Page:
With more than 30 years serving the region with KID, DeWayne shares his thoughts, experiences, and how the job has changed.
DeWayne Miller has been with the Kennewick Irrigation District for about 36 years. He is the longest tenured member of the District. Over the years, DeWayne has seen many changes to the Tri-Cities — and to the District — and has worked through several droughts. Back in the early years of DeWayne’s career, the area the District served was mainly orchards, and some urban and residential customers; now many of the customers DeWayne assists are in urban and residential areas and fewer are agricultural. Back in those days, he recalls that KID delivered to around twenty pressurized service areas (commercial and neighborhood areas); today, there are nearly two hundred.
As the area has changed, so has KID. Like all long-standing organizations, KID has continued to move forward in order to meet the needs of the community and improve operations. With over 30 years of growth and modernization, you could expect that DeWayne’s job looks a bit different today than it did on his first day.
When DeWayne began working for KID in 1979, he performed general maintenance duties for the District and worked with just one other person; together, they made up the entire field crew. In the early years he served in many capacities doing just about everything that needed to be done, but today his is just one of the many different positions that make up a crew of nearly 30 field staff.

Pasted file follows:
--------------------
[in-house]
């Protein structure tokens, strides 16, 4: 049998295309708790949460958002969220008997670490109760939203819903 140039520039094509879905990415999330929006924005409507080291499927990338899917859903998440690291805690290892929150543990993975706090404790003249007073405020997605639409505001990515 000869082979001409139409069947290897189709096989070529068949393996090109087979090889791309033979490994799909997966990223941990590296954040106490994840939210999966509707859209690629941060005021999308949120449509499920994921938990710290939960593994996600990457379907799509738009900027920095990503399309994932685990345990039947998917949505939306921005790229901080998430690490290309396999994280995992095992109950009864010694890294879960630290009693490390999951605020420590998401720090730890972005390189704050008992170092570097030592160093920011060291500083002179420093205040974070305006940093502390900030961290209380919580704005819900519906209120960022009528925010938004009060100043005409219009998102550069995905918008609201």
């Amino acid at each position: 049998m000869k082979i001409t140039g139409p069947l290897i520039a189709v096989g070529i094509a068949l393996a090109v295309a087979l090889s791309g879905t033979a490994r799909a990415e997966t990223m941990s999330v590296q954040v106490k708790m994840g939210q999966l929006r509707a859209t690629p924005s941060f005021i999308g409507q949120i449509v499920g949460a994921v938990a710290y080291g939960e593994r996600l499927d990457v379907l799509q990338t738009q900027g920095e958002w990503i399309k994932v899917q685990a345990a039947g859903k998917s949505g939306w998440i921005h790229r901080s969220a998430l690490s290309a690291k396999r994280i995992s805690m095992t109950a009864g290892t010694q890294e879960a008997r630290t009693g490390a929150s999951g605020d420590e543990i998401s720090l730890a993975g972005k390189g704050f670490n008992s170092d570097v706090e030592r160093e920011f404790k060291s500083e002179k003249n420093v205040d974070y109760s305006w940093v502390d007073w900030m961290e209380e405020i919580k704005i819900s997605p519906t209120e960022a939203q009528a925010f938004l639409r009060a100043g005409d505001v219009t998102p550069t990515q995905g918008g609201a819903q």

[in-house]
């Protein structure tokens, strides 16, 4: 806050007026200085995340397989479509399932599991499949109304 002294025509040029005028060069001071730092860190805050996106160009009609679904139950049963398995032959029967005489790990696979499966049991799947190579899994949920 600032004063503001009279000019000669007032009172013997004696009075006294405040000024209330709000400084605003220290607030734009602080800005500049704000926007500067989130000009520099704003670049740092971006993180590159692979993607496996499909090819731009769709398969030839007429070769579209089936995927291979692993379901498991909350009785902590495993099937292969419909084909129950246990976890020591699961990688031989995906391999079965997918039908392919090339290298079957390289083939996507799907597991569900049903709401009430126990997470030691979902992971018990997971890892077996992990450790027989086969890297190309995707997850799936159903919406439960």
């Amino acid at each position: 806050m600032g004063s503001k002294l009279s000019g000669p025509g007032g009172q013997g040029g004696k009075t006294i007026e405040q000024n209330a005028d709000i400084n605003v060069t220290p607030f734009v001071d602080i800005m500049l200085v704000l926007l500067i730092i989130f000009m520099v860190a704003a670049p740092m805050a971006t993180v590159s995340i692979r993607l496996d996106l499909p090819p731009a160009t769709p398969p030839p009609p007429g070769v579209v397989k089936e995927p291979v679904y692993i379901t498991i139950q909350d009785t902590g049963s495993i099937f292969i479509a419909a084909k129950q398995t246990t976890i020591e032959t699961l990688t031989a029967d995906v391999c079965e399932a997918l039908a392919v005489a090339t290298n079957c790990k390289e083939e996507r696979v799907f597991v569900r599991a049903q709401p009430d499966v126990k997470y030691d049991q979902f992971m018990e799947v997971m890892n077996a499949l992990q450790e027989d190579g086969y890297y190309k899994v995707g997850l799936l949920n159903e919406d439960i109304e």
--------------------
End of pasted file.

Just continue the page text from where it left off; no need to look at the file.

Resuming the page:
Back in the day, he shared a single 5-gallon bucket of tools with his supervisor and together they relied on wisdom and experience to address breaks and breakdowns. They resolved problems more with trial and error than technology, and without electronic mapping, “you never really knew what you were dealing with until you got there” DeWayne says. Today, his job relies more on technology and specialized training; now the wrenches and pliers are paired with laptops, geographic information software, radios, and cell phones.
With so many changes in the past 30-plus years, DeWayne notes that the one thing that hasn’t changed are the impacts of the little acts of kindness he’s experienced. These acts go a long way in being a good neighbor. As an example, DeWayne tells the story of the time he helped a disabled senior with his filter “because it was the right thing to do.” Community is built by the small acts that take just a moment of time.
One of the more interesting things DeWayne shares is his experience working through drought conditions. What stands out to him is the increased frequency and intensity of the droughts impacting the Tri-Cities. When asked about memories of past droughts, he states that it changes things to have so many more people who expect “water on demand,” because in the past the system delivered measured amounts of water to farms and orchards. He admits, beyond that, that his recollection of previous droughts is made up of what didn’t work; for instance, in the past “turning water off and on wreaked havoc on the system, causing breaks and breakdowns constantly” throughout the season.
When asked how this year’s drought compared to others he has gone through, he immediately says with a smile “This one (drought) was much better…the technology we have, the improvements we’ve made to the canals and infrastructure, and the watering schedule all made a huge difference! We saw fewer breaks and shutdowns and people just seemed to be happier with how things were going.” He admits that things were not perfect, but one thing that has kept him rolling with the changes at KID for over 30 years is the same thing he says helped with this year’s drought: “As long as things are moving, there is hope…and that is encouraging.”